Mosquito Abatement Begins in Saratoga

Town of Saratoga, with funding from County and State, starts summer battle against mosquitoes

As the summer has returned to Saratoga, so too has the frustrating bites of mosquitoes and the familiar hum of the Town of Saratoga’s mosquito fogger.

By now, all neighborhoods in town have likely seen the white single-cab truck with the red fogger in its bed driving through their area. According to Director of Public Works Emery Penner, residents should expect to see fogging on Monday evenings, Wednesday evenings and Friday evenings. That schedule, he added, is dependent on the weather.

There’s more to mosquito abatement than having someone go through town with a truck and fogger, though. For starters, there’s specific routes the fogger needs to take through town with a primary focus on alleyways.

“We try to do the alleyways because there’s more vegetation, more hiding places [for mosquitos]. We are going to do both streets and alleys for the next couple applications, just to get more coverage,” said Chuck McVey, water/wastewater supervisor. “In the past, it has always been the alleys. We’ve had people ask to spray both street and alley. The next couple of weeks, we’ll probably do streets and alleys and once we get them knocked down then we’ll go back to doing just the alleys.”

The primary chemical used by the Town of Saratoga for mosquito abatement is Biomist 3+15 ULV, or ultra-low volume. Biomist is an adulticide, meaning it specifically targets adult mosquitos. While the fogger is often throttled down when passing by residences where people are outside, McVey said there is no cause for concern as to impacts on humans or animals.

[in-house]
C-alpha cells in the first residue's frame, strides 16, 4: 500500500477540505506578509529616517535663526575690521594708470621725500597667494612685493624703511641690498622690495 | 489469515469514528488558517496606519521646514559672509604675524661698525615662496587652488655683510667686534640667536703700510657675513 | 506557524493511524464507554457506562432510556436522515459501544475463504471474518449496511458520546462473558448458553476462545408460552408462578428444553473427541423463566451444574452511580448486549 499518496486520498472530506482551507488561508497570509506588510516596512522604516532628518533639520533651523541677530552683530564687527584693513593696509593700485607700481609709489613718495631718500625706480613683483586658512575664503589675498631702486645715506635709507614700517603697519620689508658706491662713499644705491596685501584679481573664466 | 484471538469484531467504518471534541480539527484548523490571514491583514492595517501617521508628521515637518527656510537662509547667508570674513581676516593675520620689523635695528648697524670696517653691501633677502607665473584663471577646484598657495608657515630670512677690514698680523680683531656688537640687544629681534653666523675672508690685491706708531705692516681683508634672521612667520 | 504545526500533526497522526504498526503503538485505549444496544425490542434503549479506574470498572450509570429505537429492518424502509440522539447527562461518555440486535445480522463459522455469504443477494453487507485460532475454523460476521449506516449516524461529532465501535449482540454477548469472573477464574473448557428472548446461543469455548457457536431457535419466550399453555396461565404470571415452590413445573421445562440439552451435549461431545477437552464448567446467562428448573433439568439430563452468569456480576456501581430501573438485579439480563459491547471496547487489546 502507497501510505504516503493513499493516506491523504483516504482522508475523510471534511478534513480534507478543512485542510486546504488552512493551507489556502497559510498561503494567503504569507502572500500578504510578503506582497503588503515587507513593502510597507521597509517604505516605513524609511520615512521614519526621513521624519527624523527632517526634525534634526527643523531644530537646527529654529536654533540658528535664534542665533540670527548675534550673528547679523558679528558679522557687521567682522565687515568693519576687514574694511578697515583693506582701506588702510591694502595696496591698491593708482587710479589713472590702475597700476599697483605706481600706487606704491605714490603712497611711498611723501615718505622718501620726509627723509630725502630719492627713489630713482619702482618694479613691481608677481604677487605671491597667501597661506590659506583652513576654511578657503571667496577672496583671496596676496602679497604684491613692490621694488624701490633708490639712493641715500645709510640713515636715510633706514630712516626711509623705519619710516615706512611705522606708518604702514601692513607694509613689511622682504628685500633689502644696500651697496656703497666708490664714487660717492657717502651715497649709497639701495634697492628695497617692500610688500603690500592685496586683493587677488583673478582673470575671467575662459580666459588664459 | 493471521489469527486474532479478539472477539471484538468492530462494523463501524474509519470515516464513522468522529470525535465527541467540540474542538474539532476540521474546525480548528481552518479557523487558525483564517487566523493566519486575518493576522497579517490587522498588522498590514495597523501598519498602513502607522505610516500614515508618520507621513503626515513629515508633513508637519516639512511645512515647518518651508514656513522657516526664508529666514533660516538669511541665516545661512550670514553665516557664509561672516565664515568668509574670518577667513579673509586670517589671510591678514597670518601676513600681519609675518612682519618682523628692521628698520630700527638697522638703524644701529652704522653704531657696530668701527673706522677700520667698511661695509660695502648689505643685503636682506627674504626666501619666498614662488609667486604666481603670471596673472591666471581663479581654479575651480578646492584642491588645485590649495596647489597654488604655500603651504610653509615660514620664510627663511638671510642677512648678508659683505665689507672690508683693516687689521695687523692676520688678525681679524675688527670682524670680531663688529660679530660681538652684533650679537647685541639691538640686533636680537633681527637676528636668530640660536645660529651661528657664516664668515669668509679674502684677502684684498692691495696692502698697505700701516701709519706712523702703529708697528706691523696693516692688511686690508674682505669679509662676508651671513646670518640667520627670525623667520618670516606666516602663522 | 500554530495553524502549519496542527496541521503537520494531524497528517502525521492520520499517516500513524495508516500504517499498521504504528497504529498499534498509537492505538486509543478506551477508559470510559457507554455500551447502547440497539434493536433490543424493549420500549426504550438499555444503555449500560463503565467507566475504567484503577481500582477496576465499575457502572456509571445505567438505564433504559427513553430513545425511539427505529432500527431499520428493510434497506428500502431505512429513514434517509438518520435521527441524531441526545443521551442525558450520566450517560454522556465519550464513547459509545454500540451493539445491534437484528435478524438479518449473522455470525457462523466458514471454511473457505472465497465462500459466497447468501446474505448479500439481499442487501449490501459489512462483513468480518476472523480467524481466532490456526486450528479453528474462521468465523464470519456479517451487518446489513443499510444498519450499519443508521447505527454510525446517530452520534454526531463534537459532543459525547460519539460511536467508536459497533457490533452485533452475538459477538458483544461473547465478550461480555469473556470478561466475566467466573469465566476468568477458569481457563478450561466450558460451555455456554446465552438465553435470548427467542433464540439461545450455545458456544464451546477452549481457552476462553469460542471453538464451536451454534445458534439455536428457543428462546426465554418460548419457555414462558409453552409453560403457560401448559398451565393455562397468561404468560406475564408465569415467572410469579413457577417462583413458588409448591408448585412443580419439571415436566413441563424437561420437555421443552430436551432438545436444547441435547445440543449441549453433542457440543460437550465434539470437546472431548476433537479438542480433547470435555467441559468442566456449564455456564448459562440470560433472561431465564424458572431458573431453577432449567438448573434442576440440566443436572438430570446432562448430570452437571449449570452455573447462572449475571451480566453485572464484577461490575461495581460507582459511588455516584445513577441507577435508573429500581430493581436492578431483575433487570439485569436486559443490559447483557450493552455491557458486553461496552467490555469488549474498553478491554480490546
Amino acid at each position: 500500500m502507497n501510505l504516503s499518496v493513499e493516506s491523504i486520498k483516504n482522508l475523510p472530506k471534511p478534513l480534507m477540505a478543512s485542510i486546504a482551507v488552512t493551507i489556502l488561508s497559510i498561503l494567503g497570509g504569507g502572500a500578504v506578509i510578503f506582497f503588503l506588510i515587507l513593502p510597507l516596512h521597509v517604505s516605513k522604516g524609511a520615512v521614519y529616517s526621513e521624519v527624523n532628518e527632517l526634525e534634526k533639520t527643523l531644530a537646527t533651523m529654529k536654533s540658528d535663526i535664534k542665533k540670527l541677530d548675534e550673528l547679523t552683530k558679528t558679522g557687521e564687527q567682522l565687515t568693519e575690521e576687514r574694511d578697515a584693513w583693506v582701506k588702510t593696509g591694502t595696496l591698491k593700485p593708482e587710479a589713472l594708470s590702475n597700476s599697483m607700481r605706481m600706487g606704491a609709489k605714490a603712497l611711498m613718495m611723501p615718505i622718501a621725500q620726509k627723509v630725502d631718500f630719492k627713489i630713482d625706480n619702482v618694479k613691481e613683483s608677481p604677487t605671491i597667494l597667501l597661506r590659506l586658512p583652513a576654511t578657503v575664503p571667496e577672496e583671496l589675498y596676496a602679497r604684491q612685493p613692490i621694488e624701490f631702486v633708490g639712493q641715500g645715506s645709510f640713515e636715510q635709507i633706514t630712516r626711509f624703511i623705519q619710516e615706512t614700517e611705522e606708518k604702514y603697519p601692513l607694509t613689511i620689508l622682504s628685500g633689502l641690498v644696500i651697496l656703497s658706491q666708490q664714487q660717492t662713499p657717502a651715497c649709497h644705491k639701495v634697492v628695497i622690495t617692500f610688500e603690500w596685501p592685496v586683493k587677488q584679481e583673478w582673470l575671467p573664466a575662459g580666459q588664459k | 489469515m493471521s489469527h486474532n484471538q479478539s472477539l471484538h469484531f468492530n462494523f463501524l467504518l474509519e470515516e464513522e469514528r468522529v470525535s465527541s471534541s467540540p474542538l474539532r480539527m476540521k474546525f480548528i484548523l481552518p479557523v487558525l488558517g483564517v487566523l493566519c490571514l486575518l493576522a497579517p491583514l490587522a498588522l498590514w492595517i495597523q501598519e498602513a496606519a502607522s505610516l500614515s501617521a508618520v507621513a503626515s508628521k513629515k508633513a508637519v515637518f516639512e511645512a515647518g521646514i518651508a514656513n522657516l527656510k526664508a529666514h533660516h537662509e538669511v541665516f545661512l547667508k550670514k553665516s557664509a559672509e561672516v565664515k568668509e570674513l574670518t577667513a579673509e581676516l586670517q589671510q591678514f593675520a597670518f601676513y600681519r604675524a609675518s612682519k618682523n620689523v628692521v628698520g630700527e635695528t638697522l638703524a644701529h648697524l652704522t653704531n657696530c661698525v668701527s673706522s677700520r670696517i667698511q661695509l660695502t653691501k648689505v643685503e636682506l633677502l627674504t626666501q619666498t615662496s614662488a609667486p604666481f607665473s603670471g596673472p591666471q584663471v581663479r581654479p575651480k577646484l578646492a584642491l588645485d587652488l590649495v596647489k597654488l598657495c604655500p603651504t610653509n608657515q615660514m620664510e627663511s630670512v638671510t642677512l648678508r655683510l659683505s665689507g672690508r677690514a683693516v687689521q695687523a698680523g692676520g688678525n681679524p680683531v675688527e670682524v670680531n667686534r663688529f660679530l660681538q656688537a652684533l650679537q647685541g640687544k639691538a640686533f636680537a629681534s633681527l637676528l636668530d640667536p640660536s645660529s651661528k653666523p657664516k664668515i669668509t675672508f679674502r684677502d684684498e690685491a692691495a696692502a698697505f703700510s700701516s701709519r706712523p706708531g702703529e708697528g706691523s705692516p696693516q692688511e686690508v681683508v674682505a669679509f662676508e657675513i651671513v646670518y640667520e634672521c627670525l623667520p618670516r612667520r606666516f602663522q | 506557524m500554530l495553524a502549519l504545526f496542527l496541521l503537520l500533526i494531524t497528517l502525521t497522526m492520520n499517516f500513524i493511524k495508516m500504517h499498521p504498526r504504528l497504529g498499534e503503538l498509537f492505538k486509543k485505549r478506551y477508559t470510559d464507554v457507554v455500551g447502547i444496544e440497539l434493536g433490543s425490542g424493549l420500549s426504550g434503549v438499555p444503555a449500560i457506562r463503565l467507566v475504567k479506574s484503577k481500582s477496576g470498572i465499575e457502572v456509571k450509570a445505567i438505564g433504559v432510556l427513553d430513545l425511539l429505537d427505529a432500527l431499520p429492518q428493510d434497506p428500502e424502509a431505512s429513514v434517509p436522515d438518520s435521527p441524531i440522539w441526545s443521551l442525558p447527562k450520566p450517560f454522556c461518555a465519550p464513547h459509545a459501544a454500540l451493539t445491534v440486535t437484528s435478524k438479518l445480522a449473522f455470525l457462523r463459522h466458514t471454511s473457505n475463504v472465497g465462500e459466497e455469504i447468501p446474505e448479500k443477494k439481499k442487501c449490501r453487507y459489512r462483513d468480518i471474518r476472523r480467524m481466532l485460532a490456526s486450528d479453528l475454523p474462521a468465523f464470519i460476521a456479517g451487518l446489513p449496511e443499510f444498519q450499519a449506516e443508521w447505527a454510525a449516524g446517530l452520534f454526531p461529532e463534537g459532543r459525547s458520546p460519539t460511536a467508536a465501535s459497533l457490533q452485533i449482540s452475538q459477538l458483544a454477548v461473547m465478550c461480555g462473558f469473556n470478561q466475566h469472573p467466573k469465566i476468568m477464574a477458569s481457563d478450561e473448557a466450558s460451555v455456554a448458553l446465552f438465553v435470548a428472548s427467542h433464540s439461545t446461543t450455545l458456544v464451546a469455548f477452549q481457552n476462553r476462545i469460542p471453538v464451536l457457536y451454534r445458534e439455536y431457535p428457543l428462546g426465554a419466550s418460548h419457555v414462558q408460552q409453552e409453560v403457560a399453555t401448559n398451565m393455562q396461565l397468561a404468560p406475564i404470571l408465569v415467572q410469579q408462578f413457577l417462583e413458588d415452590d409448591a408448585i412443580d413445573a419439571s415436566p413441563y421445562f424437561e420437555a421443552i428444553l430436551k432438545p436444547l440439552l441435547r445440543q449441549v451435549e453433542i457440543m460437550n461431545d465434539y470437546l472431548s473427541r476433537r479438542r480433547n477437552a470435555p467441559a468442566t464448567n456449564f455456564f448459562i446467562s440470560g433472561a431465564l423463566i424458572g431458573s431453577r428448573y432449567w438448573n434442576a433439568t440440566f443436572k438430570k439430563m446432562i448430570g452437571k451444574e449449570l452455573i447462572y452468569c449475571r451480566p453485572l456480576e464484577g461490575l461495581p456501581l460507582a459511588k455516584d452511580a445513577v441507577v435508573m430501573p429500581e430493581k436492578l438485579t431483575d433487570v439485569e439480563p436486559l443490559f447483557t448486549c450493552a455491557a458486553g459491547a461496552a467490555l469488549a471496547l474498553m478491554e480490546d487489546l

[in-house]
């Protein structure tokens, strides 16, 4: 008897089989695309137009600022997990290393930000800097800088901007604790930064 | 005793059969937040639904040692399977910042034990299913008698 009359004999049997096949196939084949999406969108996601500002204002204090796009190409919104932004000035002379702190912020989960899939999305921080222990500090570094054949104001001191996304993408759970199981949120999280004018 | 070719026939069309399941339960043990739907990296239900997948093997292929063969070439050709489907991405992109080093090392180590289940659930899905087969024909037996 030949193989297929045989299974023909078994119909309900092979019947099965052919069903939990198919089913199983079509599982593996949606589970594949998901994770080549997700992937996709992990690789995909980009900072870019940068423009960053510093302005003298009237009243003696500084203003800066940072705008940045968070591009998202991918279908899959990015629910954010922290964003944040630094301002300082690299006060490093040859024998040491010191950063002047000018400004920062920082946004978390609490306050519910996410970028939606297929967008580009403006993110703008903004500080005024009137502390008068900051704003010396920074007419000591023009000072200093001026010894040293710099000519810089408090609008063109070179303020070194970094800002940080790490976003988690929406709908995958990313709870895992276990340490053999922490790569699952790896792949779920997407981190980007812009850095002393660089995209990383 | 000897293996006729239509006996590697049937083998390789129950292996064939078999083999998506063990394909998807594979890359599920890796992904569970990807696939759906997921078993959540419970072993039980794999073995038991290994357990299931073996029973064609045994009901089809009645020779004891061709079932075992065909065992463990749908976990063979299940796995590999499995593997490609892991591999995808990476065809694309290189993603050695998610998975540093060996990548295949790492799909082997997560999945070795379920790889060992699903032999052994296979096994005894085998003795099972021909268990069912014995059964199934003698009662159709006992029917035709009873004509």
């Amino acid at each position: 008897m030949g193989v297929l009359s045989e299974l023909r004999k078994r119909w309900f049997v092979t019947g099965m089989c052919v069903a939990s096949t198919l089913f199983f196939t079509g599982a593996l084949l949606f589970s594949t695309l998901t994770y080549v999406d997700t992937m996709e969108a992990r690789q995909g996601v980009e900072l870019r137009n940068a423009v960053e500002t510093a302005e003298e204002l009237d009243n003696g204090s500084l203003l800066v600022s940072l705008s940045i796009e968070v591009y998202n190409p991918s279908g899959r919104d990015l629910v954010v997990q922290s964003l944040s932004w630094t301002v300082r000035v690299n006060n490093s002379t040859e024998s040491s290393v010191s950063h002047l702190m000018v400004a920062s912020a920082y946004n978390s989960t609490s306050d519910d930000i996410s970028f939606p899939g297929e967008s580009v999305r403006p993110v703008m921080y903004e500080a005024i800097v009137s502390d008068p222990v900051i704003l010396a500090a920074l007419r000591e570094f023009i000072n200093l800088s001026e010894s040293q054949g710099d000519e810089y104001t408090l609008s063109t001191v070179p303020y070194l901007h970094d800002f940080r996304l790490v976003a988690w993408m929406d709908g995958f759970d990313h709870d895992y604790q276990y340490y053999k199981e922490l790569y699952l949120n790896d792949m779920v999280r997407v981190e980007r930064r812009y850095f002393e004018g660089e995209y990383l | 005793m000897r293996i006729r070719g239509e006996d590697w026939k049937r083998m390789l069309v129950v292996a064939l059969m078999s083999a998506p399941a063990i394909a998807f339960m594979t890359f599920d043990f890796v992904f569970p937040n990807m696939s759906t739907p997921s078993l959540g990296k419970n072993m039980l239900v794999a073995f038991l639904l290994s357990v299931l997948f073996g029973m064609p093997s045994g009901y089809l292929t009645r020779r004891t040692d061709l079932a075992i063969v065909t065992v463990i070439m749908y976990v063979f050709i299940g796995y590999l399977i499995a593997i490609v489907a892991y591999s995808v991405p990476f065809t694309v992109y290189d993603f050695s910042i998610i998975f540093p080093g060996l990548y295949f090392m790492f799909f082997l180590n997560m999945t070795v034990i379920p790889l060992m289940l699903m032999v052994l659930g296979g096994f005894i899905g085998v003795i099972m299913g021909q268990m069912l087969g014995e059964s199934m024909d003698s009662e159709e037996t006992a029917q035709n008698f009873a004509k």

“This chemical is target specific. It only targets mosquitos and black flies. If the bees are out, it’ll target the bees. Spraying down with a good mosquito repellent that’s got a lot of DEET in it is probably more harmful than this product here,” said McVey. “It takes about two-and-a-half gallons of product to cover each side of town. When you think two-and-a-half gallons spread out over that kind of area, the amount of product is very minimal.”

Along with spraying an adulticide on the ground level, the Town of Saratoga also contracts for aerial spraying. One aerial spraying has been conducted so far this summer with at least two more scheduled, the next one being around July 10. That, also, is weather dependent. The aerial spraying, however, is intended to focus on mosquito larva and uses a larvicide called Aquabac. Like Biomist, Aquabac is target specific for the larva of mosquitoes and black flies and is a microbial insecticide which prevents the larva from reaching adult stages.

As part of the mosquito abatement program—which is heavily granted funded with $30,000 from Carbon County and $12,500 from the State of Wyoming—the Town of Saratoga has to also track the success of the program. Rather than taking a show of hands as to whether residents think they’re slapping at less mosquitos as the season goes on, the Town puts out bait traps. This is not only to determine the mosquito population, but what mosquitoes are in the area. According to Teton County Weed and Pest, there are 56 different species of mosquito in Wyoming. The most common species include the Western Encephalitis, which is known for carrying the West Nile Virus, the Summer Saltmarsh Mosquito and the aedes spenceril idahoensis.

According to Penner, there is little to no population of the Western Encephalitis in Saratoga which is also the reason for the lower funding from the State. Penner said the funding from the State of Wyoming is based upon that population to help mitigate cases of the West Nile Virus.

Data from the Wyoming Department of Health showed that, in Carbon County, there was only one case of the West Nile Virus detected in a human between 2015 and 2024 with that case being in 2023.

“Along with the spraying, we do partake in a reasonable amount of trapping to identify how well things are working and what we’re going to do next,” said Penner.

“Then we have to put them under a microscope and figure out what species [they are] and whether they’re male or female,” added McVey.

According to Penner, anyone with questions about the chemicals used for mosquito abatement is more than welcome to request information sheets at Saratoga Town Hall.



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